Whether having indulged in sexual interactions or not by the time an individual reaches the chronological age at which he or she is deemed to have joined the ranks of adulthood, he or she has most likely received sex education from varied sources. These sources include school, religious affiliations such as churches, synagogues, mosques and so on, the internet, parents, friends, possibly personal experience and the perpetration of myths.
Sex education experts agree that healthy sexuality can only be attained when certain criteria have been met. Included in this list of criteria the ability of the individuals to appreciate and accept their own bodies, to take responsibility for their behaviors, to be able and willing to effectively communicate and interact with family members as well as both genders, outside the family, in an appropriate respectful manner. Contrary to stereotypical popular belief sexual health isn't defined by what sexual behaviors an individual has or has not been involved with and sex education can provide the information enabling an individual to experience healthy sexuality.
Those who haven't received accurate, comprehensive information while growing up need not be left in the dark but have the option of accessing adult sex education. Problems associated with incomplete or misinformation can lead to physical issues as well as contribute or cause the psychological barriers that plague many adults. These problematic issues affect those participating in the dating scene as well as those comfortably ensconced in a relationship. For those participating in the dating scene issues may seem much more problematic and if sex education isn't pursued may result in embarrassment and the ending of promising relationships.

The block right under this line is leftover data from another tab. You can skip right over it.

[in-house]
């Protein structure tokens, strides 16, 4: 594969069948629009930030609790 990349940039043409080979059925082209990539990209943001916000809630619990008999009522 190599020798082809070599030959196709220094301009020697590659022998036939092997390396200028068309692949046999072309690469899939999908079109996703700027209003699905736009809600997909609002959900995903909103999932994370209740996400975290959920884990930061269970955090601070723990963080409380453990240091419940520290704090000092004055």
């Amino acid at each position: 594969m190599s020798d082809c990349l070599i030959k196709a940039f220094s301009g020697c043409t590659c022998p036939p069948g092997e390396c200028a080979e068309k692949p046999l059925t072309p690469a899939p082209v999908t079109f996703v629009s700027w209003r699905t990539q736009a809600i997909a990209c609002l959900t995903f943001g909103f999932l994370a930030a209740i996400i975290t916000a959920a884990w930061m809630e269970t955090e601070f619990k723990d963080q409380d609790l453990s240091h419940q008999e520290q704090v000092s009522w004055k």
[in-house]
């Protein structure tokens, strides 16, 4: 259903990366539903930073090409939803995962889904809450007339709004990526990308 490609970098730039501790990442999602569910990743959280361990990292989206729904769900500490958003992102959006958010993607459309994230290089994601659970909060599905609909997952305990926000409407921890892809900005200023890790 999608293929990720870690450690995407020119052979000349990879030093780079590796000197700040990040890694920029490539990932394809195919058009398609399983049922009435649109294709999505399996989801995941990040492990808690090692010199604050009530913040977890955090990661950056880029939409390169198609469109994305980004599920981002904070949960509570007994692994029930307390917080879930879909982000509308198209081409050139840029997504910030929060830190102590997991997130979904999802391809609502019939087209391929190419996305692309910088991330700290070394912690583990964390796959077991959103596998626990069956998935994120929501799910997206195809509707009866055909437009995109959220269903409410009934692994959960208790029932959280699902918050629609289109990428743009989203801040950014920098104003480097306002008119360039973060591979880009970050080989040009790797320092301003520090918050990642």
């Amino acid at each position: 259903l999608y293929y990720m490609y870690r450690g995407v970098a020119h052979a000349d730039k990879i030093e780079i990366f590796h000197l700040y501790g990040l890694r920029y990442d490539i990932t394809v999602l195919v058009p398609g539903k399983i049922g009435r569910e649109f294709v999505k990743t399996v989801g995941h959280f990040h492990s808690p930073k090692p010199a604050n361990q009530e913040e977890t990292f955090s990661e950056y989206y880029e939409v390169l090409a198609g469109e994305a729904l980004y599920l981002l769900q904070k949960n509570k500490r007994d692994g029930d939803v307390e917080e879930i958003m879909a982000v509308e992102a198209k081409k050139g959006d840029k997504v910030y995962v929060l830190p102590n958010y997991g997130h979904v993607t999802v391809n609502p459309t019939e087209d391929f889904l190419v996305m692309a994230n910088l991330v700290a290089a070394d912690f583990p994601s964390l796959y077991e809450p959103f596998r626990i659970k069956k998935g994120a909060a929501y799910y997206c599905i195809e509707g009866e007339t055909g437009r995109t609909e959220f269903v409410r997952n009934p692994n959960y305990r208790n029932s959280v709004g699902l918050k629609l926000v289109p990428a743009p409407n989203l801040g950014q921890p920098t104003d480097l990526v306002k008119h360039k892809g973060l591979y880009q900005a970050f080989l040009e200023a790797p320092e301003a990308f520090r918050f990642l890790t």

Sex education can be a touchy subject for some since there's such extensive emotional and moral significance embedded in the idea of a sexual relationship. It's imperative to fully understand such things as the role hormones play, the sexual organs and their construction, basically how everything works and why. Responsible choices can only be properly instituted when the full range of medical facts are readily accessible.
An example of the need for complete information can be illustrated in a discussion of the menstrual cycle. Hormones precipitate the occurrence of most bodily functions whether directly or indirectly and this is true of the cycle of fertility that includes the releasing of an egg which if it is fertilized by sperm will attach itself to the readied uterine wall for its nine month gestation period. Knowledge of what the results of hormone functioning within normal parameters is as compared to those experiencing 'technical difficulties' is necessary. Such information can be accurately gleaned from an adult sex education class and might mean the difference between pregnancy or not. At the very least, knowledge is power as they say and the more knowledge the better able an individual is to make responsible choices. Understanding the way our bodies work and the possible repercussions of any natural occurring issues or the expected outcomes of implementing some form of birth control is essential sex education.
While the information received through sex education is largely based on scientific based facts, very often the implementation of the information is based on religious or ethical considerations. Even if religion or ethical factors are going to have the deciding voice in the matter of responsible decision making having participated in a program of sex education provides the necessary medical facts to proceed forward with.